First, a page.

History Sparta bashing

Lord Sovereign

The resident Britbong
There’s a very irritating trend in the historical community of recent years that sets out to rip down the “Spartan Myth” in its entirety. We are now at the point where more than a few historians are convinced that Sparta wasn’t all that impressive militarily speaking. Hell, some even regard the rearguard action of Leonidas at Thermopylae as a useless tactical mistake, and that Sparta’s reputation is all propoganda.

Can someone explain why? I understand regarding the Spartans as morally dubious, the situation of the Helots being deplorable, but if you could ask any Persian Ghosts wandering the underworld as to their capabilities in battle you would likely discover it wasn’t all hot air. You do not get that sort of reputation throughout the Greek world for no reason.
 
There’s a very irritating trend in the historical community of recent years that sets out to rip down the “Spartan Myth” in its entirety. We are now at the point where more than a few historians are convinced that Sparta wasn’t all that impressive militarily speaking. Hell, some even regard the rearguard action of Leonidas at Thermopylae as a useless tactical mistake, and that Sparta’s reputation is all propoganda.

Can someone explain why? I understand regarding the Spartans as morally dubious, the situation of the Helots being deplorable, but if you could ask any Persian Ghosts wandering the underworld as to their capabilities in battle you would likely discover it wasn’t all hot air. You do not get that sort of reputation throughout the Greek world for no reason.


A lot of colleges are publish or perish places where you get and keep positions based on output over quality. This has resulted in a lot of incredibly bad scholarship.

This gets through because if you have the right connections, beliefs other academics will cover for you and on top of this a lot of the public has actual jobs and really don't pay attention to things happening in academia. this is only one small part of the incredible amount of corruption in american academia.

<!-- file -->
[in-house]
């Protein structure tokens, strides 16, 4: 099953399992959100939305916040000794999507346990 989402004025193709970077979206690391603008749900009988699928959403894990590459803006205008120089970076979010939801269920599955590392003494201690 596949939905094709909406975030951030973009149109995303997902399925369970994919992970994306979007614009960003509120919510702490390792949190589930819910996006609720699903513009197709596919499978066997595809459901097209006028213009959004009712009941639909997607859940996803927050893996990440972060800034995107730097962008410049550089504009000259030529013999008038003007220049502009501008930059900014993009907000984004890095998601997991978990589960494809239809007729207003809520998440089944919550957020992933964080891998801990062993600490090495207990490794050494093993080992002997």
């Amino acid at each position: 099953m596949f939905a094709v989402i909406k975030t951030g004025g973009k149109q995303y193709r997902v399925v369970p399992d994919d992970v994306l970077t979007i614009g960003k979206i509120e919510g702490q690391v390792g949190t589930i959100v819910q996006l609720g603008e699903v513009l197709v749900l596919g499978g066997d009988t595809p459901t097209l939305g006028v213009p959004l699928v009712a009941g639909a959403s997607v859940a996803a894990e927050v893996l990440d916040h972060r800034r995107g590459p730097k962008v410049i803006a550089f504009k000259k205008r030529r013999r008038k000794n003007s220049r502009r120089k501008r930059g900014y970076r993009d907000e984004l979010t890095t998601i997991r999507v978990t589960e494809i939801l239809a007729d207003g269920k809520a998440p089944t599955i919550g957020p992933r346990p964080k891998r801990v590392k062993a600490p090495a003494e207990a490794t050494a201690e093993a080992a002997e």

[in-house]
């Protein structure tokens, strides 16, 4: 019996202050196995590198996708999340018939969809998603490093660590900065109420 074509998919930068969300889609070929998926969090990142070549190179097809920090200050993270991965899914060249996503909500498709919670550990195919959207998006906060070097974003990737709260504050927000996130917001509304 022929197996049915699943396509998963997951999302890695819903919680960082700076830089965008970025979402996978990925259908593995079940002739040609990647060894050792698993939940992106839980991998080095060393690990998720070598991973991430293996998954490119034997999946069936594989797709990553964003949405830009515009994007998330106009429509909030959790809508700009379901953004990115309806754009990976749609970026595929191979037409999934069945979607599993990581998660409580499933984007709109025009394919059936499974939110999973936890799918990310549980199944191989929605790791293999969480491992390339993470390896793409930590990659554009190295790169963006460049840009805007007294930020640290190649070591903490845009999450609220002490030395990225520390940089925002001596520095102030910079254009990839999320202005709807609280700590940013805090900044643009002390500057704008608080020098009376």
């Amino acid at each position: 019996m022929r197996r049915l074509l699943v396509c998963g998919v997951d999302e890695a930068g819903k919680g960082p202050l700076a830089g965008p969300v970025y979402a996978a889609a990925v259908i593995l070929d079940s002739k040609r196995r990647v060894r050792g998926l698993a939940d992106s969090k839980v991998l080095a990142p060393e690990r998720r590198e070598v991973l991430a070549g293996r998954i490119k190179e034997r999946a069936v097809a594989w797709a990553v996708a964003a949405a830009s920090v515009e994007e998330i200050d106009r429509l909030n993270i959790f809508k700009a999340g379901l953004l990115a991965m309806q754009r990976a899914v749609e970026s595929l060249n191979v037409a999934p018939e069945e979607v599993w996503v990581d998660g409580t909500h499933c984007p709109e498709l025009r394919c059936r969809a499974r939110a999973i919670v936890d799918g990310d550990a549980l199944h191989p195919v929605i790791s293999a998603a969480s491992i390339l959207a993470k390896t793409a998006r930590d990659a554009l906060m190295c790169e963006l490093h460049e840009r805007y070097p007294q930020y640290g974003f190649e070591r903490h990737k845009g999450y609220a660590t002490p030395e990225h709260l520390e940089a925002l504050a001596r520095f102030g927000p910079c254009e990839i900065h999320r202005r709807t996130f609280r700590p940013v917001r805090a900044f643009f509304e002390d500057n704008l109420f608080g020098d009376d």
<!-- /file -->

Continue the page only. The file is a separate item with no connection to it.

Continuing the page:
Seriously there is a lot of embezzelment in american academia, and misapropiated funds ending up being spent on a deans kitchen or something like that is just really fucking common.
 
It depends on what you define as 'impressive' military wise, Sparta was a military state who made top notch soldiers which pound per pound were probably the finest in the world at the time but there is a reason that their relevance waned in Greece and outside specific historical event's they were unable to maintain long term relevance on the at the time geopolitical scene.
 
There’s a very irritating trend in the historical community of recent years that sets out to rip down the “Spartan Myth” in its entirety. We are now at the point where more than a few historians are convinced that Sparta wasn’t all that impressive militarily speaking. Hell, some even regard the rearguard action of Leonidas at Thermopylae as a useless tactical mistake, and that Sparta’s reputation is all propoganda.

Can someone explain why? I understand regarding the Spartans as morally dubious, the situation of the Helots being deplorable, but if you could ask any Persian Ghosts wandering the underworld as to their capabilities in battle you would likely discover it wasn’t all hot air. You do not get that sort of reputation throughout the Greek world for no reason.
Which Sparta? that who could wield 10.000 hoplites ,or that which could wield 500 or less?
Becouse,their economy was fucked from the beginning,and lead to situation where less and less hoplites could be trained in their system.

And,change of tactic and number of soldiers.Even if they still had 10.000 hoplites,3 average roman legions would still beat them easily - becouse they used better tactic,and had other troops then heavy infrantry.

So,Sparta was impressive - TILL they had enough hoplites,and till they faced persian levies,not real armies.
 
Modern academia is anti-Western and so there is going to be a trend to villainous Spartans and to downplay their capabilities. In fact, the general macho aspects of Spartan society probably rubs most left wing academics the wrong way enough that their research will be hopelessly biased.
 
Modern academia is anti-Western and so there is going to be a trend to villainous Spartans and to downplay their capabilities. In fact, the general macho aspects of Spartan society probably rubs most left wing academics the wrong way enough that their research will be hopelessly biased.

I really doubt modern acadamia will survive the death of modernity.

Sooner or later people will refuse to pay for the careers of people who actively hate them.
 
Wasn't Sparta much more female inclusive than Athens?